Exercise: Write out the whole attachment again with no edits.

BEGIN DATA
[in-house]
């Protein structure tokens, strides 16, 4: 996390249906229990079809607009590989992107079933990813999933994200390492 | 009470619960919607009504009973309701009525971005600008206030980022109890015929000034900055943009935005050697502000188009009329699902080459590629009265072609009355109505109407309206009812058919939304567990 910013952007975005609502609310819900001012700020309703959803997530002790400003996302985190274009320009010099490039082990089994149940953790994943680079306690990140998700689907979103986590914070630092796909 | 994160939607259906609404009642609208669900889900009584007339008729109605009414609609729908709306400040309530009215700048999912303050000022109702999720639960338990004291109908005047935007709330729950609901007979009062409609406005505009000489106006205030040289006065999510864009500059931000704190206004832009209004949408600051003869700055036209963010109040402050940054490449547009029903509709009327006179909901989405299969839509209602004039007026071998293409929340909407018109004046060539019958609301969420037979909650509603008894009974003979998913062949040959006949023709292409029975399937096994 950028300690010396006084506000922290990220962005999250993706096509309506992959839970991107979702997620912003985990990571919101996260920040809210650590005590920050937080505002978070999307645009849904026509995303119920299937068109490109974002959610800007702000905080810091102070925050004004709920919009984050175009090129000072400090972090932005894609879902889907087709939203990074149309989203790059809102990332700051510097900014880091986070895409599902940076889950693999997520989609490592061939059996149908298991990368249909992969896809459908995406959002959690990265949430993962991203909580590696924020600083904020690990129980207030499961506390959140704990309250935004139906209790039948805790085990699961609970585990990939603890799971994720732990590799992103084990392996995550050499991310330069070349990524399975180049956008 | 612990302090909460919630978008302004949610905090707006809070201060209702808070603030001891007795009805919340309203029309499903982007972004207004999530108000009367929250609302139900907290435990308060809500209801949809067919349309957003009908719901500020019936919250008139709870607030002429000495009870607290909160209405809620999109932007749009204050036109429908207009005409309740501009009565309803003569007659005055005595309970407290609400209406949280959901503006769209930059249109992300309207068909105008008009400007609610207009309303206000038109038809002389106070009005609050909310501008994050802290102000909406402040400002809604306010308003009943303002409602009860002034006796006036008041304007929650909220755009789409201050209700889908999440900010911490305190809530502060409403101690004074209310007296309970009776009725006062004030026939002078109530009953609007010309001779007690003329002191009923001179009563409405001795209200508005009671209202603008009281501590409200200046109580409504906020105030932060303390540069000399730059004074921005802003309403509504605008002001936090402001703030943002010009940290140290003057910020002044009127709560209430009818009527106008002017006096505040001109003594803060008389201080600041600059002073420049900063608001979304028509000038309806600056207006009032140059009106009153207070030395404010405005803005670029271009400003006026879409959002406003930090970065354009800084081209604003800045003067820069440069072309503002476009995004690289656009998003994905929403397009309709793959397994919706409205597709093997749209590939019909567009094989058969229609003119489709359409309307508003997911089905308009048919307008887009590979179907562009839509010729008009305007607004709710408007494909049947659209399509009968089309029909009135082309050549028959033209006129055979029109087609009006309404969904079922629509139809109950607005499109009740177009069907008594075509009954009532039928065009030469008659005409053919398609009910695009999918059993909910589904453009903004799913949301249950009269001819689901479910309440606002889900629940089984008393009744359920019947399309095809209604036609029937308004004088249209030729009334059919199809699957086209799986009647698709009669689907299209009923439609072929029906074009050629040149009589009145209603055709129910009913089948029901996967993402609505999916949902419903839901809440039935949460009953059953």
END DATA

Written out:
[in-house]
């Protein structure tokens, strides 16, 4: 996390249906229990079809607009590989992107079933990813999933994200390492 | 009470619960919607009504009973309701009525971005600008206030980022109890015929000034900055943009935005050697502000188009009329699902080459590629009265072609009355109505109407309206009812058919939304567990 910013952007975005609502609310819900001012700020309703959803997530002790400003996302985190274009320009010099490039082990089994149940953790994943680079306690990140998700689907979103986590914070630092796909 | 994160939607259906609404009642609208669900889900009584007339008729109605009414609609729908709306400040309530009215700048999912303050000022109702999720639960338990004291109908005047935007709330729950609901007979009062409609406005505009000489106006205030040289006065999510864009500059931000704190206004832009209004949408600051003869700055036209963010109040402050940054490449547009029903509709009327006179909901989405299969839509209602004039007026071998293409929340909407018109004046060539019958609301969420037979909650509603008894009974003979998913062949040959006949023709292409029975399937096994 950028300690010396006084506000922290990220962005999250993706096509309506992959839970991107979702997620912003985990990571919101996260920040809210650590005590920050937080505002978070999307645009849904026509995303119920299937068109490109974002959610800007702000905080810091102070925050004004709920919009984050175009090129000072400090972090932005894609879902889907087709939203990074149309989203790059809102990332700051510097900014880091986070895409599902940076889950693999997520989609490592061939059996149908298991990368249909992969896809459908995406959002959690990265949430993962991203909580590696924020600083904020690990129980207030499961506390959140704990309250935004139906209790039948805790085990699961609970585990990939603890799971994720732990590799992103084990392996995550050499991310330069070349990524399975180049956008 | 612990302090909460919630978008302004949610905090707006809070201060209702808070603030001891007795009805919340309203029309499903982007972004207004999530108000009367929250609302139900907290435990308060809500209801949809067919349309957003009908719901500020019936919250008139709870607030002429000495009870607290909160209405809620999109932007749009204050036109429908207009005409309740501009009565309803003569007659005055005595309970407290609400209406949280959901503006769209930059249109992300309207068909105008008009400007609610207009309303206000038109038809002389106070009005609050909310501008994050802290102000909406402040400002809604306010308003009943303002409602009860002034006796006036008041304007929650909220755009789409201050209700889908999440900010911490305190809530502060409403101690004074209310007296309970009776009725006062004030026939002078109530009953609007010309001779007690003329002191009923001179009563409405001795209200508005009671209202603008009281501590409200200046109580409504906020105030932060303390540069000399730059004074921005802003309403509504605008002001936090402001703030943002010009940290140290003057910020002044009127709560209430009818009527106008002017006096505040001109003594803060008389201080600041600059002073420049900063608001979304028509000038309806600056207006009032140059009106009153207070030395404010405005803005670029271009400003006026879409959002406003930090970065354009800084081209604003800045003067820069440069072309503002476009995004690289656009998003994905929403397009309709793959397994919706409205597709093997749209590939019909567009094989058969229609003119489709359409309307508003997911089905308009048919307008887009590979179907562009839509010729008009305007607004709710408007494909049947659209399509009968089309029909009135082309050549028959033209006129055979029109087609009006309404969904079922629509139809109950607005499109009740177009069907008594075509009954009532039928065009030469008659005409053919398609009910695009999918059993909910589904453009903004799913949301249950009269001819689901479910309440606002889900629940089984008393009744359920019947399309095809209604036609029937308004004088249209030729009334059919199809699957086209799986009647698709009669689907299209009923439609072929029906074009050629040149009589009145209603055709129910009913089948029901996967993402609505999916949902419903839901809440039935949460009953059953």